As we enter the era of relative world wide population declines (apart from Africa), we are are also seeing the era of populist movements trying to put the finger in the dike. The two are related. Many in the big cities beset by congestion and housing issues as the young flood into them both locally and from all around the world may not be aware of that. But the voting patterns showing the distinct differences between the large urban centres and those in the declining regions are quite clear. This was the pattern of partisan voting from the Trump populism to Brexit.
There was an excellent opinion piece in the New York Times “As Population Growth Slows, Populism Surges” that highlighted this.
The last time that populism — what we broadly define as political movements that ostensibly set the interests of “ordinary people” against elites as well as an “other” — swept across Europe and the United States was marked by the same combination of slow economic and fertility growth that today prevails in advanced industrialized countries in the West and Asia.
Economies have recently picked up some steam, but not before nearly a decade of sluggish economic growth — and, in most of the world, declining fertility rates.
Since the 1960s. Fertility rates have been starting to fall below replacement rates almost everywhere.
The fact is that all of East Asia, all of Europe, and all of North America are experiencing birthrates that are below replacement level — which means, simply, were it not for immigration and longer life spans, all of these regions would be experiencing year-to-year population decline.
Iran, Brazil and other emerging-market countries are on this list as well. Fertility rates are falling rapidly in India, the world’s most populous country after China.
Only the African continent is poised for significant population growth in coming decades.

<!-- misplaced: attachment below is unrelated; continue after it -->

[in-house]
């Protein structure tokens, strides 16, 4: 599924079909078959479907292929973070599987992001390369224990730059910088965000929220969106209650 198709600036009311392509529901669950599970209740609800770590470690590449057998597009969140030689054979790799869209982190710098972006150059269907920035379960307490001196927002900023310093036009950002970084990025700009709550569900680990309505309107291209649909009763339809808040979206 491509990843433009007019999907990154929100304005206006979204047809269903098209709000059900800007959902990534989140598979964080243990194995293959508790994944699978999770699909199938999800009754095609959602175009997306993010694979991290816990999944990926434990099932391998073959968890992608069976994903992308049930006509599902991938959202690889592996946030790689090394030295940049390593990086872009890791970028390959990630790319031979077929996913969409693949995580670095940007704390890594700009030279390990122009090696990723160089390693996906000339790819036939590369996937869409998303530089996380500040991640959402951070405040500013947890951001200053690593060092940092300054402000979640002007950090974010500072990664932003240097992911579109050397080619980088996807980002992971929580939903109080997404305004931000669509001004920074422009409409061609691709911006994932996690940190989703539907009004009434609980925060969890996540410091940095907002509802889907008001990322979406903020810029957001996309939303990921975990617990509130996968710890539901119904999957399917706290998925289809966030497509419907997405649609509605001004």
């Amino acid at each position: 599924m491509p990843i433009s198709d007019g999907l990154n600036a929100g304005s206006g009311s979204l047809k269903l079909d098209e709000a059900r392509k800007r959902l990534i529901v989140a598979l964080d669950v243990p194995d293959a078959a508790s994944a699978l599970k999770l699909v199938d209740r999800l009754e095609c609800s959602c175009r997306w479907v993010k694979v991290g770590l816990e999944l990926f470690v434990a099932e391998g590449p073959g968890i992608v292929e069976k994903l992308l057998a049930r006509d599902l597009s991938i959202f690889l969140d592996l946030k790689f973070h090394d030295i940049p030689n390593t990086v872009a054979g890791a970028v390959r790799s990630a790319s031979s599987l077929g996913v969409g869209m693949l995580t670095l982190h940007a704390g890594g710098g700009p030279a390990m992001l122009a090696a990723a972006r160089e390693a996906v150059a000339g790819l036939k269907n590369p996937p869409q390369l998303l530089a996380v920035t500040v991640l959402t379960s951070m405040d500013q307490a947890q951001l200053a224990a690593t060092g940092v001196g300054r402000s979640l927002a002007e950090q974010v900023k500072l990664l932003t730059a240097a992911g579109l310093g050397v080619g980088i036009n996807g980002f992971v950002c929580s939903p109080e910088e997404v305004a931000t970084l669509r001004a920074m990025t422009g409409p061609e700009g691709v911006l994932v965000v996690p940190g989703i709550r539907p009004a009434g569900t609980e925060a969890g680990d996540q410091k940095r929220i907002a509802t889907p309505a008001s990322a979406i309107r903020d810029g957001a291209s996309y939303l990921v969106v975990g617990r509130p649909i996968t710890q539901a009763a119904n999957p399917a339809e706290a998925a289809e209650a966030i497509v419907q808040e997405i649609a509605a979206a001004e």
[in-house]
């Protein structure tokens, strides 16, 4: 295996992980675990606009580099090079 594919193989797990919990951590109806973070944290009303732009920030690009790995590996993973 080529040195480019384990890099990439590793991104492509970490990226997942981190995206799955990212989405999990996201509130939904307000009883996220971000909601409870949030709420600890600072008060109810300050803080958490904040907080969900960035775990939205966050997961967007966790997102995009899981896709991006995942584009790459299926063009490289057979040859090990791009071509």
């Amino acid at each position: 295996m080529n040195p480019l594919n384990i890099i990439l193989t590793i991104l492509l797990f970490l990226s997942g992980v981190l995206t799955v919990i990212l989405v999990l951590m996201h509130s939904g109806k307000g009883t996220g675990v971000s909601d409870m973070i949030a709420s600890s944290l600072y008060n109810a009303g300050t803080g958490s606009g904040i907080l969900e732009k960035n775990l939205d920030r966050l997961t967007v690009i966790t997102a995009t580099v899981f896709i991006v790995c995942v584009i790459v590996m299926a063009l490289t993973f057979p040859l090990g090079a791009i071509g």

Now if you’re reading this and you live in any one of the world’s 500 largest cities, you probably have little personal awareness of the imminent onset of global population decline. That’s because the entirety of the increase in global population outside of the African continent is already being captured by those 500 largest cities with populations of over one million people. In other words, with the significant exceptions of the African continent and the less-than-half-a-percent of the planet’s habitable surface covered by the world’s 500 largest cities, the earth is today experiencing net population decline.
In the past decade people in rural, remote places have been disproportionately losing not just jobs and opportunities, but people, elementary schools and confidence in the future.
This isn’t that hard to see even in New Zealand – which throughout my lifetime has been one of the most urbanised countries in the world. When I was doing an MBA and then working for a few years in Dunedin in the mid 80s I did a lot of travelling in the South Island. As an Auckland raised mid-20s, I was astonished about how empty the South Island was.
Recent trips down there outside of the tourist seasons and areas make me realise just how much emptier the landscape is even over the last twenty years. Sure you can get stuck in tourist and truck traffic in Ashburton. But the little towns in the rural support zones are just shadows of what they were. And the larger ones haven’t grown much if at all.